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Date: Oct. 23, 1996
Contacts: Craig Hicks, Media Relations Officer
Mark Parsons, Media Relations Assistant
(202) 334-2138; Internet <>

OCT. 23
Radiation from Proposed New Mexico Waste Site
Unlikely to Exceed U.S. Protection Standards

CARLSBAD, N.M. -- Human exposure to radiation from nuclear waste in a proposed underground disposal site in Southeastern New Mexico is unlikely to exceed U.S. and international radiation protection standards, concludes a report* released today by a committee of the National Research Council. Unless the site -- known as the Waste Isolation Pilot Plant or WIPP -- is breached by humans sometime in the future, there is no credible, probable mechanism for release of radioactive material into the surrounding environment.

"Scientific analyses indicate that the WIPP repository has the ability to isolate transuranic waste for more than 10,000 years, provided it remains undisturbed by human activity," said committee chair Charles Fairhurst, T.W. Bennett Professor of Mining Engineering and Rock Mechanics at the University of Minnesota, Minneapolis. "Also, there are ways to engineer the facility -- should studies now in progress indicate that they are worthwhile -- that could be used to reduce the chances of radioactive releases resulting from human intrusion."

Speculative scenarios of human intrusion should not be used as the sole or primary basis for judging the acceptability of the site, the committee said. The consequences of future drilling or activities at the site should be examined in order to assess ways to reduce its vulnerability, but predictions of what human activities and technologies will be thousands of years from now are highly conjectural and lack scientific foundation.

WIPP is a network of chambers and tunnels excavated in a layer of geologically stable salt more than 2,000 feet below the desert surface. If approved, the federally operated facility would be the nation's first permanent disposal site for transuranic waste, which comprises a variety of radioactive materials such as protective clothing, laboratory equipment, and machine parts that were used to manufacture nuclear weapons. This waste currently is stored in 55-gallon steel drums and wooden boxes at various sites across the nation.

The U.S. Department of Energy (DOE) has been investigating the suitability of WIPP as a transuranic waste repository since the 1970s and plans this month to ask the U.S. Environmental Protection Agency for certification to open and operate the site. In order to get this certification, DOE first must demonstrate that the WIPP facility will comply with federal regulations intended to protect human health and the environment. The Research Council committee believes that DOE should be able to do this if some combination of the following were to occur:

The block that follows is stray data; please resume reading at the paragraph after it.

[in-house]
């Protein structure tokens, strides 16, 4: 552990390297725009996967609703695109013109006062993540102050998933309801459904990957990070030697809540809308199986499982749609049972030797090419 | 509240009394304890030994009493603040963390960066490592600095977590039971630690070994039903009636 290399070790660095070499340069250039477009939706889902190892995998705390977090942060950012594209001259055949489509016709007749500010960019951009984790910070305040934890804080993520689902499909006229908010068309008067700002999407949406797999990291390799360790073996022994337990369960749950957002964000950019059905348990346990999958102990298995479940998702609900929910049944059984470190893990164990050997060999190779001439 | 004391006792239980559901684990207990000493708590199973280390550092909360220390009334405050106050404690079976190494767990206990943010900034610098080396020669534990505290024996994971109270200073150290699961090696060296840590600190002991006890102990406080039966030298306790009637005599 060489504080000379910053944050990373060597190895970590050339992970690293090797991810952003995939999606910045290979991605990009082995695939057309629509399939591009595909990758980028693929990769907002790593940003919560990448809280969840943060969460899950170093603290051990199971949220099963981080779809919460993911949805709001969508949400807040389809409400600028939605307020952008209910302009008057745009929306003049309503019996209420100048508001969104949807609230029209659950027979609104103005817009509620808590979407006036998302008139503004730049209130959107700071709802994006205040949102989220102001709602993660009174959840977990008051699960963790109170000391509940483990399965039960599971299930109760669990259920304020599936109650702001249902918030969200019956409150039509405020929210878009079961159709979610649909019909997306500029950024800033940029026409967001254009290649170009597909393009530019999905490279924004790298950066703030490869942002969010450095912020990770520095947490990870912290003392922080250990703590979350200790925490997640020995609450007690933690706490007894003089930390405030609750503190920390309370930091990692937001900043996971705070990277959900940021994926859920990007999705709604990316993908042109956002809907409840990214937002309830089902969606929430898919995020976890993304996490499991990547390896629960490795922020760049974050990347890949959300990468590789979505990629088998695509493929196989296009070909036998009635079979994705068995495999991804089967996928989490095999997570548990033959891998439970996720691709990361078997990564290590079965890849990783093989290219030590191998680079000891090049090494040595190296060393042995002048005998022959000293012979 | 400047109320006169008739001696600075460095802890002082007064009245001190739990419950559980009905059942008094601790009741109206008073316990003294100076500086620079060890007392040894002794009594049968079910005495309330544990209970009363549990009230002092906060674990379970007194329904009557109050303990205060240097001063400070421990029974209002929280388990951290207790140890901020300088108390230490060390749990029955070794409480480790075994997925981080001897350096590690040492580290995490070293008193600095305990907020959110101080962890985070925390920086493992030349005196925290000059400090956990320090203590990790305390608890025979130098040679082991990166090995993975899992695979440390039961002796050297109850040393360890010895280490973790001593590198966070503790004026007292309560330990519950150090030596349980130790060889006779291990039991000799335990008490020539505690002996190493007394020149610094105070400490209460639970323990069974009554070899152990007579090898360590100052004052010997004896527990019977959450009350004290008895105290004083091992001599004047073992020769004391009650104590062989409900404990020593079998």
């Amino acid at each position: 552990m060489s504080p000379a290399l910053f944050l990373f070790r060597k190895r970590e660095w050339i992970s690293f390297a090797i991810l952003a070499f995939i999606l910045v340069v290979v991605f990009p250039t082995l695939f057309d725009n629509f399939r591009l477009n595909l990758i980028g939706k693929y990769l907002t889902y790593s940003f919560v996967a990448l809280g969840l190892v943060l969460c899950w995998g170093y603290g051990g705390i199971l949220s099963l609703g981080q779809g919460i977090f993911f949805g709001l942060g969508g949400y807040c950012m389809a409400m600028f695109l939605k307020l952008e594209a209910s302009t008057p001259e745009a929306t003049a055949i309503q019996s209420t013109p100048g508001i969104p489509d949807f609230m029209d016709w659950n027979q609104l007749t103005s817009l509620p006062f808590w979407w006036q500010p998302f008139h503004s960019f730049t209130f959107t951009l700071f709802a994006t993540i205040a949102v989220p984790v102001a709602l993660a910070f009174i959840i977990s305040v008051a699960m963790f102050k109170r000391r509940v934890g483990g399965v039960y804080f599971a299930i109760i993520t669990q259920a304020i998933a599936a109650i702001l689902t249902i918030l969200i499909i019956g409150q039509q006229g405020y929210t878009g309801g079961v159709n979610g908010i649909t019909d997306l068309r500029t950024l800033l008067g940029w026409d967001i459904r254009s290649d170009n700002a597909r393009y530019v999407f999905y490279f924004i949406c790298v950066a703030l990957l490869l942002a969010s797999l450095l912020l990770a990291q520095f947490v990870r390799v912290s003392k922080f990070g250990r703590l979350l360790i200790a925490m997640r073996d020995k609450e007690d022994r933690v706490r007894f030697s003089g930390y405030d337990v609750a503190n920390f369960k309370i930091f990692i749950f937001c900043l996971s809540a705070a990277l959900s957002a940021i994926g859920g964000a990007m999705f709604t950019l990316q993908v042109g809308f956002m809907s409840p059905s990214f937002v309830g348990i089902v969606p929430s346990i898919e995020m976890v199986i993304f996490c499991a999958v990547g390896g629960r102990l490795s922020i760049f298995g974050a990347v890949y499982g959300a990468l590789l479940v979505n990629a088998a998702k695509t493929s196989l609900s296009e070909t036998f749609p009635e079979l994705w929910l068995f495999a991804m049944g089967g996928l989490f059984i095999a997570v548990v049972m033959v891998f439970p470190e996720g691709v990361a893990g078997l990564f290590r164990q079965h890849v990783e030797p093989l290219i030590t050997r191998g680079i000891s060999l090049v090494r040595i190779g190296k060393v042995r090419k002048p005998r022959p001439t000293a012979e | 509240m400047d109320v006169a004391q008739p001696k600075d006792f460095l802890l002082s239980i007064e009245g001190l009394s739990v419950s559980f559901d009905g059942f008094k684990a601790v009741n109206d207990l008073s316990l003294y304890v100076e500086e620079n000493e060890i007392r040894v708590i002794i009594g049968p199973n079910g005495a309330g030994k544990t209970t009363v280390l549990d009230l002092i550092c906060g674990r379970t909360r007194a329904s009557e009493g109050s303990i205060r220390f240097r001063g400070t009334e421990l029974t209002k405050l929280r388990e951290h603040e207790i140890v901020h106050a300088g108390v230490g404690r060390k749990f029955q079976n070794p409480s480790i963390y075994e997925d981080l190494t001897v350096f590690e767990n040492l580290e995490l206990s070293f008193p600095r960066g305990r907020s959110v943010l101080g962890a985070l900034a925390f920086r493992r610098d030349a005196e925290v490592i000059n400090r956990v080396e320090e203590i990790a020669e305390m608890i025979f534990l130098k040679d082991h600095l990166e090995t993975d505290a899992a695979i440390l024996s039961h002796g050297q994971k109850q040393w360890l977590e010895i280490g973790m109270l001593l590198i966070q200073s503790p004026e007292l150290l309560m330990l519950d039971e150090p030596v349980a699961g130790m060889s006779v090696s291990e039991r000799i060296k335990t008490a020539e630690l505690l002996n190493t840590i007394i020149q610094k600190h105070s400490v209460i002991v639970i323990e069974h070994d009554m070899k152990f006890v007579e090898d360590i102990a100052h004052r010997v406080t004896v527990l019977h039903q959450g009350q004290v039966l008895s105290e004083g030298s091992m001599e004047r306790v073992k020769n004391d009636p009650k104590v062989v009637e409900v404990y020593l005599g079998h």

> The projected risk of radiation releases caused by drilling would be much lower if EPA were to re-evaluate its assumption that the frequency of drilling for gas and oil in this area during the past century will continue unchanged for the next 10,000 years. Although drilling for natural gas and oil now occurs in the area surrounding the site, reserves of these resources will be practically exhausted in less than 100 years. While it is possible that drilling could occur for other resources which currently are uneconomical to recover or whose uses are not yet evident, the assumption that the drilling rate will stay the same is arbitrary, highly subjective, and scientifically untestable, the committee said.

> Laboratory and on-site research programs, both in progress and planned, could show that the potential is minimal for some radioactive elements to dissolve in salty ground water and migrate from the facility before they decay to low radiation levels that would not pose increased risk to humans.

> The consequences of drilling or other human intrusion at WIPP could be substantially reduced if DOE plans called for placing the waste in individually sealed rooms to prevent gas and fluid flow within the facility and/or for sealing the repository with a mixture of crushed salt and minerals having chemical characteristics that "trap" certain radioactive isotopes.

The committee's report is one of a series prepared by the Research Council since 1978 in response to a request from DOE for an independent review of scientific and technical issues related to designing, constructing, and operating a pilot plant for isolating radioactive wastes from the biosphere.

The National Research Council is the principal operating agency of the National Academy of Sciences and the National Academy of Engineering. It is a private, non-profit institution that provides science and technology advice under a congressional charter.

The study was funded by the U.S. Department of Energy. A committee roster follows.

Read the full text of <The Waste Isolation Pilot Plant: A Potential Solution for the Disposal of Transuranic Waste> for free on the Web, as well as more than 1,800 other publications from the National Academies. Printed copies are available for purchase from the National Academy Press Web site or at the mailing address in the letterhead; tel. (202) 334-3313 or 1-800-624-6242. Reporters may obtain a pre-publication copy from the Office of News and Public Information at the letterhead address (contacts listed above).
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Commission on Geosciences, Environment, and Resources
Board on Radioactive Waste Management

Committee on the Waste Isolation Pilot Plant